Can Language Keep Up With Gender Politics?

January 25, 2018 by Alison Tunley

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Can Language Keep Up With Gender Politics

Society and culture frequently move at a pace which leaves language flailing in their tracks. And so it is with the vocabulary around gender. In case you have been hiding under a rock, gender politics are a hot topic and the issues relating to gender identity and gender roles are particularly controversial. Perhaps in response to society’s rather conservative attitudes, today’s teenagers seem keen to ditch gender altogether, defining themselves as non-binary or gender fluid, not to mention gender-queer, gender expansive, gender nonconforming and even gender awesome. Switching names to confound gender expectations is all the rage, with teenagers adopting gender-neutral names or taking on a traditionally masculine/feminine name which contrasts with whatever “gendered” name they were given at birth.

Meanwhile language plods its traditional path, struggling to keep up with these developments. The feminist movement in the 1960s and 70s took to task the traditional use of “he” as a supposed catch-all term to cover references to both men and women. British English texts happily make use of “s/he” or “she/he” and there are also good arguments in some cases for adopting the plural “they” as a gender-neutral, and less cumbersome option. Interestingly the use of singular “they” can be traced back to the 14th century but apparently fell out of favour in the late 19th century on the grounds that a plural pronoun shouldn’t be applicable to a singular person. Note that this pedantic quibble did not apply to the use of a male pronoun to refer to a woman! At any rate, that particular debate appears to have been won with singular “they” now widely accepted not just in spoken language but also in formal and legal texts.

As ever, the cutting edge teenagers have taken things one step further. So today’s teenagers happily use “they” to refer to a single person, even when they know the individual concerned and conventionally either “he” or “she” would have been used, e.g. “My friend X is going to Paris and they are really excited”. This can be utterly confusing to the uninitiated adult who assumes a group of people are being discussed.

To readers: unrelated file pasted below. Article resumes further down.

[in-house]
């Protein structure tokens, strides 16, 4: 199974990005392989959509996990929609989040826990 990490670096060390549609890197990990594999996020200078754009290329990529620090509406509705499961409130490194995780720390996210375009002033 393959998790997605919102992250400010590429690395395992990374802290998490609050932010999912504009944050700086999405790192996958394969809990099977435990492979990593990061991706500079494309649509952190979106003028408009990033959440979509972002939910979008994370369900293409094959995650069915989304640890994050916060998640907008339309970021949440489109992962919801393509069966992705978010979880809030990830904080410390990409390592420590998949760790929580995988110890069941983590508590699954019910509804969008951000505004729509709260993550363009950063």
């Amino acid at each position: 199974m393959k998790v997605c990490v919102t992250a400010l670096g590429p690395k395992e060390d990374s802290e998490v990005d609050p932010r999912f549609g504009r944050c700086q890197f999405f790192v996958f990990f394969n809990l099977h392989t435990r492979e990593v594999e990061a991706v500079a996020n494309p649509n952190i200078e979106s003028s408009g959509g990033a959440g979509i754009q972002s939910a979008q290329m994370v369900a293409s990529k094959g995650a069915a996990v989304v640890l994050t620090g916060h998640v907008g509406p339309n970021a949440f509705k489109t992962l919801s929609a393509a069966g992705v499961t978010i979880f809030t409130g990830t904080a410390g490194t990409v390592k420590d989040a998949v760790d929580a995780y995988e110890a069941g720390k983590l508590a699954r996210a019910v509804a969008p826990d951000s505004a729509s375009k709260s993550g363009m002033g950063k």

While English offers a degree of flexibility here, for languages where gender is entrenched in the grammar, things can be more complex. German legal documents referring to the defendant/claimant, for instance, insist on knowing the gender of the individual involved so the choice can be made between “Antragsgegner/Antragsgegnerin” and “Antragsteller/Antragstellerin” (where the gender may also be determined by the grammatical gender of the noun involved).

French has similar issues – for nouns used to describe a group of people, you are forced to pick between the masculine or feminine ending. By convention the masculine form is used to describe any mixed gender group, even if women overwhelmingly outnumber the men. So, for example, a group of MPs consisting of 5 women and 1 man would be called députés, rather than députées. An alternative shorthand form when writing has been proposed to cover everyone député-e-s.

The Académie Française, which has a reputation for resisting linguistic change at all costs, has thrown up its hands in horror at this proposal, declaring that the French language finds itself in “péril mortel”, mortal danger. Their opposition to “écriture inclusive” was adopted unanimously by its members in a meeting on October 26th 2017. Cynics will point out that only five of the forty academy members are women and at any rate it seems unlikely that French teenagers are paying much attention to their pronouncements.


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